When I first joined Microsoft in 1991 we were a company rapidly ascending to the top of the mountain. We were a company trying to fulfill our destiny, “A PC on every desktop and in every home”. To climb that mountain required laser focus. To have people day in and day out committed to accomplishing that goal. To do this required Microsoft to build a great set of products. It also required focus on what was happening in the industry. We needed to know at all times what our competition was doing and how it was impacting the market. The potential threat to the Microsoft bottom line. This was driven into every employee from the top, from the top man, the founder and chairman, Bill Gates. Time and time again he would hammer home his fear that a company that was younger and hungrier would come along and clean Microsoft’s clock. That Microsoft would fall behind in the game. Every employee understood that and worked hard to prevent it. But time and growth can be cruel lessons of missed opportunities and so what Bill feared has happened. It did not happen overnight, but slowly and surely it happened. A silicon valley sweet heart, named Google came along and slowly they have increasingly encroached on everything Microsoft thought was their birthright.
When Novell CEO Eric Schmidt announced he was leaving his post in Provo, UT. It was in many ways welcomed. Eric was well known from his days at Sun Microsystems. Eric was highly regarded, it was actually more surprising he took the helm at Novell to begin with as they were rapidly sinking at the time he took over. During a meeting with Bill Gates, while he was commenting on Novell, he felt they were in very capable hands with Eric at the helm. Google was known, but nowhere near where it has ended up. In tech circles it was viewed as a interesting and exciting move. Schmidt was a talented guy who was leaving a dying company to go somewhere where their was a future. It was good to see him land somewhere worthy of his talents. He would also serve as a capable mentor to Google founders, Larry Page and Sergey Brin. There were a lot of search engine players in those days (Yahoo, Alta Vista, Lycos etc..).
Google would rise as they changed the computing paradigm with the web search engine. It was this new business revenue model Ray Ozzie would reference in his landmark memo while he was at Microsoft. Google was using their incredible ad revenues from search to fuel software development in other areas, among them Google Docs. This should have served as a great warning to Microsoft executives, but instead they seemed to just read the search revenue piece and seemed to miss what else was going on and focused on the obvious. They focused on search, not heeding Ray’s words about the funding “other stuff”. Those being Google Maps, Android, Google Docs, Google Cloud, Robotics, Google Glass etc..In the end what we got was Bing. Google has used search to be a disruptive technology company, one that changes the playing field and in doing so change the balance of power. To simply follow their lead is to risk certain death.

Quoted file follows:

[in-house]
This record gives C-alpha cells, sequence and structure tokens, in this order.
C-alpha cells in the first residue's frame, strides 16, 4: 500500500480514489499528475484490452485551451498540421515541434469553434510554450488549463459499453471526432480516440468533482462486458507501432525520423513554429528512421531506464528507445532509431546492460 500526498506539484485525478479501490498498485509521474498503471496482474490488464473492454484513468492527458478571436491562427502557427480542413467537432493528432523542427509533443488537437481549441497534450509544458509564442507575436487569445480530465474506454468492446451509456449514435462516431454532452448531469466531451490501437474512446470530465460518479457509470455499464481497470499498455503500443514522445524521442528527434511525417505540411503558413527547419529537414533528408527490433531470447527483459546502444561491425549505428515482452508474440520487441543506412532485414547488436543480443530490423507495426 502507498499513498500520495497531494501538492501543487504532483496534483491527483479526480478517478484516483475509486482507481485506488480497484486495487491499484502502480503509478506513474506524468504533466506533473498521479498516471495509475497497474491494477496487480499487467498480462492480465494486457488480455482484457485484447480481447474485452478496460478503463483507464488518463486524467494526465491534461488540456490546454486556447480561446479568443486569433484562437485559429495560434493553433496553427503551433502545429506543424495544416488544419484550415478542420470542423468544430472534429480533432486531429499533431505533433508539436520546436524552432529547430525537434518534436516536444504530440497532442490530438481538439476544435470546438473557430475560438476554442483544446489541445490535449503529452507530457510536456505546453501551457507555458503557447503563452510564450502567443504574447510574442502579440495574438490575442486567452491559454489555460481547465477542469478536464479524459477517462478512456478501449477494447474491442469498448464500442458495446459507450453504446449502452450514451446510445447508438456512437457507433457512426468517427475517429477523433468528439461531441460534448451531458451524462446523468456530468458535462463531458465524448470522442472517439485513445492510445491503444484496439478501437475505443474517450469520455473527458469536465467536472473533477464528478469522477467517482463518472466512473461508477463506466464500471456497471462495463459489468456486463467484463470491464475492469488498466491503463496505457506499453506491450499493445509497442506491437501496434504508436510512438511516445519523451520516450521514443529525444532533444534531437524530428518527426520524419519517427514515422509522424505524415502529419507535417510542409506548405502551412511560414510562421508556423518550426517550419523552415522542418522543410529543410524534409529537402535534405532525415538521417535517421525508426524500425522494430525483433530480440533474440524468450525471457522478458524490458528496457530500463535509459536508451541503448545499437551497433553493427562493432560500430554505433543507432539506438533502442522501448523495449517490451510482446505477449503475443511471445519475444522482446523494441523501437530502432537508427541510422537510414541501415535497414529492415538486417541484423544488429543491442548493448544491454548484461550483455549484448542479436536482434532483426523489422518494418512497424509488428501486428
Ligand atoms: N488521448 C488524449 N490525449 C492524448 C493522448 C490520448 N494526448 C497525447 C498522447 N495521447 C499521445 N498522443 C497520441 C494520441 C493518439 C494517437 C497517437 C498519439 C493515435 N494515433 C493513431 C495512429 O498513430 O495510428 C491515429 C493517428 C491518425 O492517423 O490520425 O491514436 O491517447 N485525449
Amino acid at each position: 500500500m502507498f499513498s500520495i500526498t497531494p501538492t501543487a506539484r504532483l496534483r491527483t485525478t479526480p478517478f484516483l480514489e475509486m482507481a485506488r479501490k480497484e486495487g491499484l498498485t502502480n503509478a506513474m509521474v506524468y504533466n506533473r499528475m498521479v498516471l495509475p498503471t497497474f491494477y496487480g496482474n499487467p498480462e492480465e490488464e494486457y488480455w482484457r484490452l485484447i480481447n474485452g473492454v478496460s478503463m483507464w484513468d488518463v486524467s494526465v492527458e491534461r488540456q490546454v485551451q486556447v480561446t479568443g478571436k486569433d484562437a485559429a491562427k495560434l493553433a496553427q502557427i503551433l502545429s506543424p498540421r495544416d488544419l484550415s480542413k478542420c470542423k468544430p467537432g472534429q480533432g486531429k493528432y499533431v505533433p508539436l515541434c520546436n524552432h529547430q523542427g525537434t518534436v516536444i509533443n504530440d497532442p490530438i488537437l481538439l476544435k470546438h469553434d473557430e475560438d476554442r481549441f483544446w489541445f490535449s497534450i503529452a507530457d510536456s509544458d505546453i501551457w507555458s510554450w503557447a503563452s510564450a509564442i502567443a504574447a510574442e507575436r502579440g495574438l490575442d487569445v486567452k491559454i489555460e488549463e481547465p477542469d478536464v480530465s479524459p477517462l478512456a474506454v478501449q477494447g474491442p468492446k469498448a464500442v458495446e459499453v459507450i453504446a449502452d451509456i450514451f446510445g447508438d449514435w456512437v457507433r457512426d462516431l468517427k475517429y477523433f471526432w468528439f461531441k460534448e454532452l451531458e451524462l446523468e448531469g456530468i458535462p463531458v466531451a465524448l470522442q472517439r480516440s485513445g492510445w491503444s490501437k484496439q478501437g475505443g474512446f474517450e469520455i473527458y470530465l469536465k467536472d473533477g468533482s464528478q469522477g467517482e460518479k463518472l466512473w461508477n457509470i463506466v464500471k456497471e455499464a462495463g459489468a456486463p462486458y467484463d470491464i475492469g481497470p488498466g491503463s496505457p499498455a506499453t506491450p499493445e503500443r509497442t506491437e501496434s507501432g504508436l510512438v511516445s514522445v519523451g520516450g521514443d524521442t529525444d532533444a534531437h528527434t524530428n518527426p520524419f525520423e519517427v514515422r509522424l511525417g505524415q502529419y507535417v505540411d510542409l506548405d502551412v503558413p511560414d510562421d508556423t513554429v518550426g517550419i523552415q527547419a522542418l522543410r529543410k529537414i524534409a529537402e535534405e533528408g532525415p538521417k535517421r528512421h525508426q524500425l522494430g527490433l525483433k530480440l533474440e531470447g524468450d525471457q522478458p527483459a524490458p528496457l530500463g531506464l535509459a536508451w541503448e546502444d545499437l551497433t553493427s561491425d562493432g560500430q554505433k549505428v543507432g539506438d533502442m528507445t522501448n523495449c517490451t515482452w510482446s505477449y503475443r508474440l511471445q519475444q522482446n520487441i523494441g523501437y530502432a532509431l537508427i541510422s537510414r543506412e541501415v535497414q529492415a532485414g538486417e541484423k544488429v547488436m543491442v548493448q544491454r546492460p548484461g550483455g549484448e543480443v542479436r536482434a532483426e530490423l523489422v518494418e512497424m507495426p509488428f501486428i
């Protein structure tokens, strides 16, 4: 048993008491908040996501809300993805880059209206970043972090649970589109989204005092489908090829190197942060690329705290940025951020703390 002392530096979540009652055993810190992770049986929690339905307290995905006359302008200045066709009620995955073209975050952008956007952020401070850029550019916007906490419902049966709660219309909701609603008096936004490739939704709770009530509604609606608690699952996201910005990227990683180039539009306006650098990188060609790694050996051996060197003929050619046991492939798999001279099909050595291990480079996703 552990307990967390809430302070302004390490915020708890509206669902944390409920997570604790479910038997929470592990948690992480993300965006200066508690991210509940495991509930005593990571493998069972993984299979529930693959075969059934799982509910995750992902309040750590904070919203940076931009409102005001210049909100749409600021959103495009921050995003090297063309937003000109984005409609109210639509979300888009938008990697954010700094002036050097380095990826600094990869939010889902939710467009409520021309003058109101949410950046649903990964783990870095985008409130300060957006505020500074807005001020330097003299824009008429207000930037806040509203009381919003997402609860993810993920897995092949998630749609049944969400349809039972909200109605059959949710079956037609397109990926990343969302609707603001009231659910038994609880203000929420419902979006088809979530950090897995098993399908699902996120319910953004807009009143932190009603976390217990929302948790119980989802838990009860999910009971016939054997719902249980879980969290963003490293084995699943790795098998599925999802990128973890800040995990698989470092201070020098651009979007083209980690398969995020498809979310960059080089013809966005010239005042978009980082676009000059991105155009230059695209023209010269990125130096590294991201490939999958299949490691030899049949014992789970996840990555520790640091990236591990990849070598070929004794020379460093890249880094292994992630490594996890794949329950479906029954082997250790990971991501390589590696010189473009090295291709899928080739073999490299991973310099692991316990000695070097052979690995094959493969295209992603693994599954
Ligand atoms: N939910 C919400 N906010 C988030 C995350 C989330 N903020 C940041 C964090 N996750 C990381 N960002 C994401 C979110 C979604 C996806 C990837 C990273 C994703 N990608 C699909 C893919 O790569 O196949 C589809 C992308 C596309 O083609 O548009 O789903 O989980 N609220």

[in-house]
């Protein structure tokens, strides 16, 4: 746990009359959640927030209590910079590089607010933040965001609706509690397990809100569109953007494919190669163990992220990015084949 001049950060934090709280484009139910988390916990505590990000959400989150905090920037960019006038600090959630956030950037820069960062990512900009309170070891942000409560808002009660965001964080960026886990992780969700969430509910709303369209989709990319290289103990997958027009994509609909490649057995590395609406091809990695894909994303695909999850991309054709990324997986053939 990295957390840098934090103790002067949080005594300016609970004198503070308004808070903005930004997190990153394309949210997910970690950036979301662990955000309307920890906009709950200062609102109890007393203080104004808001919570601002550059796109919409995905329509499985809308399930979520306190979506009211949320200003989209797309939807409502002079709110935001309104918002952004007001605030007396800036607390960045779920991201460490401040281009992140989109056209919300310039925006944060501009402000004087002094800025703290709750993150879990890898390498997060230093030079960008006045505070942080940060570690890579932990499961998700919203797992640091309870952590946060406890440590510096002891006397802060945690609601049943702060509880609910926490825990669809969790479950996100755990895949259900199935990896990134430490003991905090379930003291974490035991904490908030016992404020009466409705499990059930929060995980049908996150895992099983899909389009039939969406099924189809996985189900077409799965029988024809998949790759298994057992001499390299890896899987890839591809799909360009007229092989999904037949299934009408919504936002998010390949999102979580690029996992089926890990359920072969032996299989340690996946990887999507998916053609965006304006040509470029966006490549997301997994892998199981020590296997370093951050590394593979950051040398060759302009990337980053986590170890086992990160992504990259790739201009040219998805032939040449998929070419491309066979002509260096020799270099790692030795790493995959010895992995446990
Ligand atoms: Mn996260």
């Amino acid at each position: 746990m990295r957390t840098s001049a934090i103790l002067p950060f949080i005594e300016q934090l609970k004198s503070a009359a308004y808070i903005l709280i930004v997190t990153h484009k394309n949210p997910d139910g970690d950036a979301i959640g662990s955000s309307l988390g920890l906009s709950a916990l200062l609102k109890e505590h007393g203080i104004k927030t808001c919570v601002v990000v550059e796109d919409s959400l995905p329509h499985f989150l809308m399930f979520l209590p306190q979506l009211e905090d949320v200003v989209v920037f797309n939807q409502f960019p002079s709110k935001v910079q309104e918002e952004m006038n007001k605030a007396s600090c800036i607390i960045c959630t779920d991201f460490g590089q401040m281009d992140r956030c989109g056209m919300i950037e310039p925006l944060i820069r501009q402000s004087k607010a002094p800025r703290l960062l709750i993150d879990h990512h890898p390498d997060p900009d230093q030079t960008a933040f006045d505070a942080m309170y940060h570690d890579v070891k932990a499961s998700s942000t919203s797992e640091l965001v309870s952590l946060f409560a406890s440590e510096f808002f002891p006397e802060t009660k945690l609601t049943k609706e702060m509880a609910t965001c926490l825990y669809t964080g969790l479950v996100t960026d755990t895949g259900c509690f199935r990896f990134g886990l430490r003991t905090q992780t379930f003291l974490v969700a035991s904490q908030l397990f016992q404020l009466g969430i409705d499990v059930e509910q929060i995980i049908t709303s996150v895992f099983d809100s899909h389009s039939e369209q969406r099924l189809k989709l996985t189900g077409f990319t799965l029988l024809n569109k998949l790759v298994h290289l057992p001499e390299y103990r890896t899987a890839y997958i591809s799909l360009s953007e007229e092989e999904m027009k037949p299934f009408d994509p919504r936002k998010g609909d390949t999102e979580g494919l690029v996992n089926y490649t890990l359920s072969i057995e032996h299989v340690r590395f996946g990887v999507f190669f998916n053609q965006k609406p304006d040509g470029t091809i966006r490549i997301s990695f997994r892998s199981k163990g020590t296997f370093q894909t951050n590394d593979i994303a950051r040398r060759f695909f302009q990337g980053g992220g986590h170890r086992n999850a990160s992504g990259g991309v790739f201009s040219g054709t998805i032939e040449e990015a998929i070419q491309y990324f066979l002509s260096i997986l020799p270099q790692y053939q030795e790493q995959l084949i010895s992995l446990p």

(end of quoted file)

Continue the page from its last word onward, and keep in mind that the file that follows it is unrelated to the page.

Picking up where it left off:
Microsoft has released with some success their cloud based version of Microsoft Office with Office 365 . In the meantime Google Docs has slowly plodded along improving its feature sets and capturing the low hanging fruit. start ups who do not want to pay a few for Microsoft Office. They are also starting to make headway into larger enterprise accounts. With a simple flat fee structure of $50 per desktop, enterprises are talking notice and either considering Google Docs or going to Google Docs. Companies like Office Depot, Roche and Dillards have already signed on. Keep in mind if Google takes 10% market share that is over $1 billion to Microsoft bottom line that they lose. It is no wonder Kevin Turner issued a ultimatum of no losing to Google Docs. It will be interesting to see how that goes. Corporate CIO’s would be foolish not to consider Google Docs. It is the first true contender to Microsoft with a sales force and money to back product development. Worst case for a CIO is they knock the price of MS Office down. I cannot think of an instance these days where a CIO is not being asked to do more with less.